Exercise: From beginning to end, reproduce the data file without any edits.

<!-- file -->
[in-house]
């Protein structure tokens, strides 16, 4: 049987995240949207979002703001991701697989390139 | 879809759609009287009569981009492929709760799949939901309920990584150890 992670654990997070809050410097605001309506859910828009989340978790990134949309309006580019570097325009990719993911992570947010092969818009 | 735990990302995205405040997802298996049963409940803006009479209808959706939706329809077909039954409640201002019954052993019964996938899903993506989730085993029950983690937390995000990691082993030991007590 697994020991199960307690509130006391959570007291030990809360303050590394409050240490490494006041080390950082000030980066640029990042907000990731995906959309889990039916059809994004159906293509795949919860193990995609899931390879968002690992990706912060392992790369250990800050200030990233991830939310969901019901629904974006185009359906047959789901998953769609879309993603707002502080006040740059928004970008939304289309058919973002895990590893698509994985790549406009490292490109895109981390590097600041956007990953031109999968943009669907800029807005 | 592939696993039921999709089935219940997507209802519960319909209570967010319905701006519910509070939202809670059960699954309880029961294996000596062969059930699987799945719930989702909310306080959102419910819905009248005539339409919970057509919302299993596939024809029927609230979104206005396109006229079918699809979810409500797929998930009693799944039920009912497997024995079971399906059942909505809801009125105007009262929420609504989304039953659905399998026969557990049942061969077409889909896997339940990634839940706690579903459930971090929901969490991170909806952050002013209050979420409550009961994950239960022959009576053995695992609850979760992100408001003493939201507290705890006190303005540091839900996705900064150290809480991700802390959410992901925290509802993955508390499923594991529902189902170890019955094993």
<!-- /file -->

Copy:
[in-house]
């Protein structure tokens, strides 16, 4: 049987995240949207979002703001991701697989390139 | 879809759609009287009569981009492929709760799949939901309920990584150890 992670654990997070809050410097605001309506859910828009989340978790990134949309309006580019570097325009990719993911992570947010092969818009 | 735990990302995205405040997802298996049963409940803006009479209808959706939706329809077909039954409640201002019954052993019964996938899903993506989730085993029950983690937390995000990691082993030991007590 697994020991199960307690509130006391959570007291030990809360303050590394409050240490490494006041080390950082000030980066640029990042907000990731995906959309889990039916059809994004159906293509795949919860193990995609899931390879968002690992990706912060392992790369250990800050200030990233991830939310969901019901629904974006185009359906047959789901998953769609879309993603707002502080006040740059928004970008939304289309058919973002895990590893698509994985790549406009490292490109895109981390590097600041956007990953031109999968943009669907800029807005 | 592939696993039921999709089935219940997507209802519960319909209570967010319905701006519910509070939202809670059960699954309880029961294996000596062969059930699987799945719930989702909310306080959102419910819905009248005539339409919970057509919302299993596939024809029927609230979104206005396109006229079918699809979810409500797929998930009693799944039920009912497997024995079971399906059942909505809801009125105007009262929420609504989304039953659905399998026969557990049942061969077409889909896997339940990634839940706690579903459930971090929901969490991170909806952050002013209050979420409550009961994950239960022959009576053995695992609850979760992100408001003493939201507290705890006190303005540091839900996705900064150290809480991700802390959410992901925290509802993955508390499923594991529902189902170890019955094993």